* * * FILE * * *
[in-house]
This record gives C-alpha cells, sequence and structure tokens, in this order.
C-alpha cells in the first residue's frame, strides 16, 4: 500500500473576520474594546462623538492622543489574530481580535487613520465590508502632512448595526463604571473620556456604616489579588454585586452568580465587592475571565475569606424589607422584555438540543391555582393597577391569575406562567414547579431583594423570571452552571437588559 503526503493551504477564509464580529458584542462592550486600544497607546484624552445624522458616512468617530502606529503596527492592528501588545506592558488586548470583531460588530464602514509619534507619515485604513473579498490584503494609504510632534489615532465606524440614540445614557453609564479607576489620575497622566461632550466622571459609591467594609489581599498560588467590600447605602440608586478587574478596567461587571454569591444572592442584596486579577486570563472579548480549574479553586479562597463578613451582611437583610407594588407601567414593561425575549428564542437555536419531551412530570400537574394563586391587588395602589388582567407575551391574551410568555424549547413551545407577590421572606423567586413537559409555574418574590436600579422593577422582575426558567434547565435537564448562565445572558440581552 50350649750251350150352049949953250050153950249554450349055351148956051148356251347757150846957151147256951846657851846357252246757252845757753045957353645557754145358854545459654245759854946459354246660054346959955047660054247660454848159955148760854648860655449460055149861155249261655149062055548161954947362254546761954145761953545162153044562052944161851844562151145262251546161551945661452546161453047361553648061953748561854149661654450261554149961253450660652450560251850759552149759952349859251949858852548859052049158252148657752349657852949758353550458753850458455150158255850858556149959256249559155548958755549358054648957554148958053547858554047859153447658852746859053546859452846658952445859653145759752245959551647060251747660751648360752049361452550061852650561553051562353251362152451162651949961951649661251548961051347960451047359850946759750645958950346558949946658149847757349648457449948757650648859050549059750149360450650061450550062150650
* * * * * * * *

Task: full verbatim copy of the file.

[in-house]
This record gives C-alpha cells, sequence and structure tokens, in this order.
C-alpha cells in the first residue's frame, strides 16, 4: 500500500473576520474594546462623538492622543489574530481580535487613520465590508502632512448595526463604571473620556456604616489579588454585586452568580465587592475571565475569606424589607422584555438540543391555582393597577391569575406562567414547579431583594423570571452552571437588559 503526503493551504477564509464580529458584542462592550486600544497607546484624552445624522458616512468617530502606529503596527492592528501588545506592558488586548470583531460588530464602514509619534507619515485604513473579498490584503494609504510632534489615532465606524440614540445614557453609564479607576489620575497622566461632550466622571459609591467594609489581599498560588467590600447605602440608586478587574478596567461587571454569591444572592442584596486579577486570563472579548480549574479553586479562597463578613451582611437583610407594588407601567414593561425575549428564542437555536419531551412530570400537574394563586391587588395602589388582567407575551391574551410568555424549547413551545407577590421572606423567586413537559409555574418574590436600579422593577422582575426558567434547565435537564448562565445572558440581552 50350649750251350150352049949953250050153950249554450349055351148956051148356251347757150846957151147256951846657851846357252246757252845757753045957353645557754145358854545459654245759854946459354246660054346959955047660054247660454848159955148760854648860655449460055149861155249261655149062055548161954947362254546761954145761953545162153044562052944161851844562151145262251546161551945661452546161453047361553648061953748561854149661654450261554149961253450660652450560251850759552149759952349859251949858852548859052049158252148657752349657852949758353550458753850458455150158255850858556149959256249559155548958755549358054648957554148958053547858554047859153447658852746859053546859452846658952445859653145759752245959551647060251747660751648360752049361452550061852650561553051562353251362152451162651949961951649661251548961051347960451047359850946759750645958950346558949946658149847757349648457449948757650648859050549059750149360450650061450550062150650